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Q&A WITH JERRY DUNPHY : 'Sensationalized News Should Be Passe'


With his familiar "from the desert to the sea" salutation and his glistening white hair, Jerry Dunphy has become a local TV institution. After launching his broadcasting career in 1947 and working in Peoria, Ill., Milwaukee and Chicago, he's been anchoring in Los Angeles since 1960.

He started here at what was then KNXT-TV Channel 2 (now KCBS), fronting "The Big News"--the first hourlong local news broadcast in the country and to this day considered by many to be Los Angeles TV news' finest hour. In 1975, Dunphy moved to KABC-TV Channel 7 and its "Eyewitness News" format, helping the station achieve No. 1 status for more than a decade. In 1989, KCAL-TV Channel 9 lured Dunphy away with a five-year, $5-million contract and the challenge of building a competitive news department from scratch. He now anchors the 6:30 p.m., 8 p.m. and 10 p.m. newscasts there.

Dunphy, 73 this month, will be honored at the Los Angeles-area Emmy Awards tonight with the governor's award from the Academy of Television Arts & Sciences, saluting his career achievements. In an interview, he said he loves his work and has no intention of calling it quits any time soon.

\f7 Question: Is "The Big News" at Channel 2 still the highlight of your career?

Answer: That was the most exciting time. We were doing as good a quality broadcast as could be done. There just wasn't any of the flimflam that you see today because it wasn't necessary, because there was no competition. We had the marketplace alone, and you can do quality when you are dedicated to doing good journalism. As soon as competition set in, things got a bit frothier, promotions got a little bit flakier. When it comes to making the buck and splitting the audience, and when your dictum is ratings, things begin to disintegrate just a bit from the purity of the news that we knew then. When you look at L.A. today, you have a lot more stations going for the ratings and the dollars now and it makes them do strange things. They'll do anything in the world to attract attention. Every exaggeration that ever existed has been promoed and hyped ad nauseum.

Q: So it's the heated competition that has diluted the news product?

A: I'm sad to say it, but it has skewed the judgment of everyone from management down to the news departments. This dash and fright to get the numbers--I think it's a disgrace what some people are doing. The junk that gets on the air today in the name of news is unfortunate, and I try, in every way I can, to tone it down when I see it in script or in the way the teases are hyped. I try to bring some sobriety to it. But look around and you see a lot of lightweight, repetitive stuff on the air.

Q: Like gratuitous live shots? An overemphasis on crime and sensational blood-and-guts stories? Wiping out entire programming blocks for hours on end to report repetitively on minor earthquakes?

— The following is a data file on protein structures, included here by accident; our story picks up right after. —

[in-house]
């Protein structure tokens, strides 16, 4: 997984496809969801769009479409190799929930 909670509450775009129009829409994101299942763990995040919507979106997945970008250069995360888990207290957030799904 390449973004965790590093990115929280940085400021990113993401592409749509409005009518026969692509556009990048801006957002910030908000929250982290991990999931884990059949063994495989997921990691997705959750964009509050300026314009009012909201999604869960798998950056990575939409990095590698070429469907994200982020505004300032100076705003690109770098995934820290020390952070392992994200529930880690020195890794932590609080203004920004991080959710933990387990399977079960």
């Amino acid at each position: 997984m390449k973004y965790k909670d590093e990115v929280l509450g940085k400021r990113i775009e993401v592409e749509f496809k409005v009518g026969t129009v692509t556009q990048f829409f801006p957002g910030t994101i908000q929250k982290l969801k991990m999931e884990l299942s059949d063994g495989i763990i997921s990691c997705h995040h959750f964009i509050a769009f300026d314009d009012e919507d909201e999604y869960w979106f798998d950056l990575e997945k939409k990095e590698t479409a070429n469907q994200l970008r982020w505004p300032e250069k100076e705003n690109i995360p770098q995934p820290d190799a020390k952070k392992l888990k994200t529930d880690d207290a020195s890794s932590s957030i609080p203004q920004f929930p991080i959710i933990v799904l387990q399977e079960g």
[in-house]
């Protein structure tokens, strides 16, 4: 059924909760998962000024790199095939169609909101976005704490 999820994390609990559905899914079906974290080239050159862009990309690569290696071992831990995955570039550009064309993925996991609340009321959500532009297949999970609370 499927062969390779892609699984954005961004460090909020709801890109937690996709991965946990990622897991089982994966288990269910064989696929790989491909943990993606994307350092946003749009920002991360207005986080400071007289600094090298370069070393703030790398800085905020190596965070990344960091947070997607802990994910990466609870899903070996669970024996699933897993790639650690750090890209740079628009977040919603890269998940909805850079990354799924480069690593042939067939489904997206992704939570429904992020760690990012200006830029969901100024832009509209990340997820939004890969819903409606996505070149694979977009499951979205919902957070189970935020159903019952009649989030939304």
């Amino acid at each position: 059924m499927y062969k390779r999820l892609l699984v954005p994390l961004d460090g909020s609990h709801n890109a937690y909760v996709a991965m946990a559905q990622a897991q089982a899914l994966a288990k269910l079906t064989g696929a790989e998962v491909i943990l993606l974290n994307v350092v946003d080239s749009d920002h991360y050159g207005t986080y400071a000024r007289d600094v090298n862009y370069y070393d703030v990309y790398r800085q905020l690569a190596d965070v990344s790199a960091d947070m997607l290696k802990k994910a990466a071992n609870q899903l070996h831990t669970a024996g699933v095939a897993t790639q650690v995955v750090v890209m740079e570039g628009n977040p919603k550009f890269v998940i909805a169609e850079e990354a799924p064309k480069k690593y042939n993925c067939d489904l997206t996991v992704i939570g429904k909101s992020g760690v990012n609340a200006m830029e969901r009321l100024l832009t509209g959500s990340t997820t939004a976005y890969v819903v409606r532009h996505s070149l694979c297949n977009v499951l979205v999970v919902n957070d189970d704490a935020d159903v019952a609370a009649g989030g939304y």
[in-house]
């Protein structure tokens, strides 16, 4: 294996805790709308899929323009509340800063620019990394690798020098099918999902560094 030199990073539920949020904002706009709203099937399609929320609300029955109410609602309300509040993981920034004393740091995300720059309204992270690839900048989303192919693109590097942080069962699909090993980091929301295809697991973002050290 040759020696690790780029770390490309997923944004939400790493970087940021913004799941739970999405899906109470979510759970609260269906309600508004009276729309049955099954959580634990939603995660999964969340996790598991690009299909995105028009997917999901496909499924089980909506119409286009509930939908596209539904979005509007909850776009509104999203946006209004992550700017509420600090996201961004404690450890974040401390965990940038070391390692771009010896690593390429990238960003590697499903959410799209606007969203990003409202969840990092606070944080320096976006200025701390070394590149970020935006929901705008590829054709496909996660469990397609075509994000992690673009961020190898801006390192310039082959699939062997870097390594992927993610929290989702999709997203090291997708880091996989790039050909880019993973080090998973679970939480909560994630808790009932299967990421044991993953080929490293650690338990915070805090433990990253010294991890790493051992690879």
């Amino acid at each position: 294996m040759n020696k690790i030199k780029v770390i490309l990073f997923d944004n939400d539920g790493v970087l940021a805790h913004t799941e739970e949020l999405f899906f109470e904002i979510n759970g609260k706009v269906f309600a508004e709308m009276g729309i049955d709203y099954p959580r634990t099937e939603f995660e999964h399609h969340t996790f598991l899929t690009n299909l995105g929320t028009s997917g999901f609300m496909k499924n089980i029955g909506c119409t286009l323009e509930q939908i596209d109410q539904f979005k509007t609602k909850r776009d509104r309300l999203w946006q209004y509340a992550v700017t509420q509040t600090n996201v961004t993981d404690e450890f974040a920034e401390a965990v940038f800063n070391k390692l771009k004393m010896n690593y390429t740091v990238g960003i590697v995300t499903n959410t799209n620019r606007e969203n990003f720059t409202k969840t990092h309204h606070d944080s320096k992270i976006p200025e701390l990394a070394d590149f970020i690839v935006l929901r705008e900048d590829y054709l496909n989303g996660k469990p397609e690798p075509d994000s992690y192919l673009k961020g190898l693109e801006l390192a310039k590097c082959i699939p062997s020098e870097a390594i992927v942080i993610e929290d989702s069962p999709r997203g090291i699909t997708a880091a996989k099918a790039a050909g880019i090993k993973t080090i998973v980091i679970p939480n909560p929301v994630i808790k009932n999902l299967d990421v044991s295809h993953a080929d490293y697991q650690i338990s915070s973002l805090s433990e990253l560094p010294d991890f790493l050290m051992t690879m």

A: Yes to all of that. But technology--the fact that we can send a reporter to a war in the Middle East and talk to him live--that's marvelous when you use it properly, to really enhance the way you tell a story. And I must say this, the rate of crime now compared to during the "Big News" is sensational. I never reported on a carjacking back on Channel 2. It simply didn't exist. So some of what we report on with helicopter coverage and all that is warranted. But I have to agree, with some of it there is just too much ado about nothing. Nothing is still nothing no matter how fancy we can get reporting it, and a pimple on the ass of L.A. is still a pimple.

Q: Doesn't the public lose out if they receive nothing but this hyped-out product?

A: Yes, if you're compelled to cheapen the product, the public gets cheated. We need to be able to keep our focus well enough to see that when the product is good and is told in a compelling fashion and is properly promoted--not hyped to death--I think it will sell. If you take out all the fluff and the fancy words and the screaming, I think you will do a respectable job and you will be respected for doing it. I don't think all management understands that because the panic is on for the bucks.

Q: How has the role of the anchor changed over the years?

A: When I started as an anchor, I covered City Hall in the morning. I'd go down and talk to the mayor and go back to the station, write it, edit it and put it all together. It's gotten a little bit more compartmentalized as we've gone along. I think some anchors don't have enough input. I had input at (Channel) 2, and for a while at (Channel) 7 I did, after which I was ignored. Here (at Channel 9) they listen and they respond. I think I've made some impact in giving advice and taking out the exaggeration. Sometimes an earthquake hits, for example, and there are a lot of kids here who never were in an earthquake before and they are hyping the hell out of a 3.0.

Q: Does the criticism that anchors are just readers--glamorous personalities and performers and not real journalists--ever bother you?

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